Endings are inevitable. Try as you might, nothing continues forever. It sounds trite, but it’s a reality that every author faces sooner or later.
I remember when the TV show Frasier ended. For eleven seasons, viewers had followed the madcap adventures of the titular character and his rich supporting cast. You can still catch reruns, but the show has been off the air now longer than it was on. That world, so carefully created and cultivated, finally came to an end, giving us closure.
Frasier was one of the lucky ones. Far too many shows end with the nail-biter cliffhanger that is never concluded. Our heroes forever live in a state of limbo and uncertainty. Did they escape? Did they die? Were the lovers reunited? No doubt the screen writers wanted to leave the audience begging for more, hoping that another season would be granted. When they didn’t get it, there was no closure and the characters live in world of unresolved question. For those writers, their exit strategy didn’t marry up to that of external forces.
Literary authors face a similar challenge of how to put a story to bed. We spend months and years creating a world, fleshing out characters, and building a plot in the hopes that readers will fall in love with the story as much as we have. But once a series begins, the question becomes when and where to end it. Do you continue writing as long as people are willing to buy your books? Do you close the door when it’s at the peak of readership? Or do you create an arc that begins and ends no matter what happens exterior to your story?
Most times the answer is, "it depends".
Scott Westerfeld’s Succession duology (The Risen Empire and The Killing of Worlds) is one of the greatest space operas of modern times. Would I love for there to be more than two? Absolutely. But the life of the story only required a pair of books. J.K. Rowling, however, needed seven (possibly more from the rumors). Anyone who has read David Weber’s Honor Harrington series or Jim Butcher’s Dresden Files knows you need to reserve a couple of book shelves for each.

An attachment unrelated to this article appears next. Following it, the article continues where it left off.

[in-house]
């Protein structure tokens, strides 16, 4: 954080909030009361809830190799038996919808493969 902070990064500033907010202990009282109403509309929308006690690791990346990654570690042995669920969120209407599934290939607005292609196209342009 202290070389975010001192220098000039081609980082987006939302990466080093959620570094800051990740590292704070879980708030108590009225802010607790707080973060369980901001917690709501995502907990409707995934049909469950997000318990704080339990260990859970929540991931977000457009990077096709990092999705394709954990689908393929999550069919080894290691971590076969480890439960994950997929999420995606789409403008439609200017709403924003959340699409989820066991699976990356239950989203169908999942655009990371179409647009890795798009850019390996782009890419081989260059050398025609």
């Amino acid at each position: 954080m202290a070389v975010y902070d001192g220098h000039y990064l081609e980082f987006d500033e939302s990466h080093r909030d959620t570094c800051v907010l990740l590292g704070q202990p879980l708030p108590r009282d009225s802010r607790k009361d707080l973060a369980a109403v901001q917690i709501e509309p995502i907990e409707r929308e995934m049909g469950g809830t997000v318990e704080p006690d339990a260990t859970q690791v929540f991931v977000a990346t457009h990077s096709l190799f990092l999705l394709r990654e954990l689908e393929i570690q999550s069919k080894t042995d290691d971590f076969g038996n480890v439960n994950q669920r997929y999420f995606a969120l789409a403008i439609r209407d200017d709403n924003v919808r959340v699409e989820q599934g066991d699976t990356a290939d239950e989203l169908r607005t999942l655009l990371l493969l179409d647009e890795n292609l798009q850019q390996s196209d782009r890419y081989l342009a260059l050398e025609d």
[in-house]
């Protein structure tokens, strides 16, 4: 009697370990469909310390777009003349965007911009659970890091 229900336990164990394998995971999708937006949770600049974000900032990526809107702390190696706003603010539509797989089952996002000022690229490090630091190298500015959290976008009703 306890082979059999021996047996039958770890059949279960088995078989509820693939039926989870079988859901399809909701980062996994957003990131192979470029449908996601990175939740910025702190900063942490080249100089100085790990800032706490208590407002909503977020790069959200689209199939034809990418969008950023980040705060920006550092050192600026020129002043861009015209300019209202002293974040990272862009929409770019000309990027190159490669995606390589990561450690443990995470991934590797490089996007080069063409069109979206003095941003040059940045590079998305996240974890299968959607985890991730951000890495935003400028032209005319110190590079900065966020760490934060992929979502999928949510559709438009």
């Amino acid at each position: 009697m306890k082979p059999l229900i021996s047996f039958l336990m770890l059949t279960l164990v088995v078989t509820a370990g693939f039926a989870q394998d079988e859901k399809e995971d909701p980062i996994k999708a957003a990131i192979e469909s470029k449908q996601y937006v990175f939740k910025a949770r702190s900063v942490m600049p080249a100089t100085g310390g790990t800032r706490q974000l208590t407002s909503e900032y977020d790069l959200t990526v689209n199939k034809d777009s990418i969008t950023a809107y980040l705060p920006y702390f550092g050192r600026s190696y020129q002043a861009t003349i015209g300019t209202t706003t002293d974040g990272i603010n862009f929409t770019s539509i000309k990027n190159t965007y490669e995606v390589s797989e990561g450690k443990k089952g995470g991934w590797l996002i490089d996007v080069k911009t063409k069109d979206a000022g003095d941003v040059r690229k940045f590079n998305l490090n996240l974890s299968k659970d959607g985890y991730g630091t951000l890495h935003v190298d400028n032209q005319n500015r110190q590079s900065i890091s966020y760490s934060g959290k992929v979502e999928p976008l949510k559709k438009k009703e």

Whether you’re a Westerfeld or a Butcher, at some point you have to call it quits. Pack up the characters and say goodbye. Some creators, however, may be afraid to wrap up their worlds because they fear that they won’t have another one to offer or that their readers won’t follow them to new realms. But that fear could wind up being detrimental. Stay in one place too long and you run the risk of growing stagnant. Characters might lose their shine or plots could become repetitive.
So how do you know when your literary world is complete?
It’s an interesting question, one that was posed to me by my Dragon Brother while I was working on the final book of the Shifter Chronicles. Sure, I could have kept the series going, but to what point in the future? I hadn’t planned an exit strategy when I wrote Undead Chaos many moons ago. Heck, I hadn’t done more than write the opening chapter to a sequel because I never thought it would wind up in print. So when Carina Press offered me the chance to round out the trilogy, I sat down to figure out my exit strategy. How was I going to say goodbye to everyone? How would I complete my literary world?
Ultimately, the question falls to authors themselves. They know their series and their characters better than anyone and hopefully they have a vision for an ending. Maybe it’s one determined by external forces, like books sales or a contract, or maybe it’s something internal. But no matter what, at some point, they have to write “The End” once and for all.
After all, a great work of art can live forever. It just can’t continue forever.
Joshua Roots is a car collector, beekeeper, and storyteller. He enjoys singing with his a cappella chorus, golf, and all facets of Sci-Fi/Fantasy. He's still waiting for his acceptance letter to Hogwarts and Rogue Squadron. He and his wife will talk your ear off about their bees if you let them.
Paranormal Chaos, the final book in the Shifter Chronicles, is available for pre-order wherever digital books are sold.